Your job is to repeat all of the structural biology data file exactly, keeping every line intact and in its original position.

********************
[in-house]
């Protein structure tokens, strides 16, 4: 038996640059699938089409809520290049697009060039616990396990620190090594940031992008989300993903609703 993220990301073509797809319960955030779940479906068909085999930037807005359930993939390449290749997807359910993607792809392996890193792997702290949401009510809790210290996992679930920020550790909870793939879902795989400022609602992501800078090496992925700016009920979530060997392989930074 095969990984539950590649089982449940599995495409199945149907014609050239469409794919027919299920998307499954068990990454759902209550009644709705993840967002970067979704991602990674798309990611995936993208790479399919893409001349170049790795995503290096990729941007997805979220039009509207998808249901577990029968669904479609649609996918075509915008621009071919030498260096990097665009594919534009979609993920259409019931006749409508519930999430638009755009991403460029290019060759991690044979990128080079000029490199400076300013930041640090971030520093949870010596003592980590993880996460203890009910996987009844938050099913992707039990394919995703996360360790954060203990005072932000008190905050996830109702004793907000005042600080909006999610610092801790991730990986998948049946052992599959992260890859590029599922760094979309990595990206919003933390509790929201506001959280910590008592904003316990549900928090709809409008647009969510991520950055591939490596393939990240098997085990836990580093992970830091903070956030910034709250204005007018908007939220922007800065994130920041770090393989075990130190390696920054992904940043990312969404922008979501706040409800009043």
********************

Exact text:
[in-house]
């Protein structure tokens, strides 16, 4: 038996640059699938089409809520290049697009060039616990396990620190090594940031992008989300993903609703 993220990301073509797809319960955030779940479906068909085999930037807005359930993939390449290749997807359910993607792809392996890193792997702290949401009510809790210290996992679930920020550790909870793939879902795989400022609602992501800078090496992925700016009920979530060997392989930074 095969990984539950590649089982449940599995495409199945149907014609050239469409794919027919299920998307499954068990990454759902209550009644709705993840967002970067979704991602990674798309990611995936993208790479399919893409001349170049790795995503290096990729941007997805979220039009509207998808249901577990029968669904479609649609996918075509915008621009071919030498260096990097665009594919534009979609993920259409019931006749409508519930999430638009755009991403460029290019060759991690044979990128080079000029490199400076300013930041640090971030520093949870010596003592980590993880996460203890009910996987009844938050099913992707039990394919995703996360360790954060203990005072932000008190905050996830109702004793907000005042600080909006999610610092801790991730990986998948049946052992599959992260890859590029599922760094979309990595990206919003933390509790929201506001959280910590008592904003316990549900928090709809409008647009969510991520950055591939490596393939990240098997085990836990580093992970830091903070956030910034709250204005007018908007939220922007800065994130920041770090393989075990130190390696920054992904940043990312969404922008979501706040409800009043």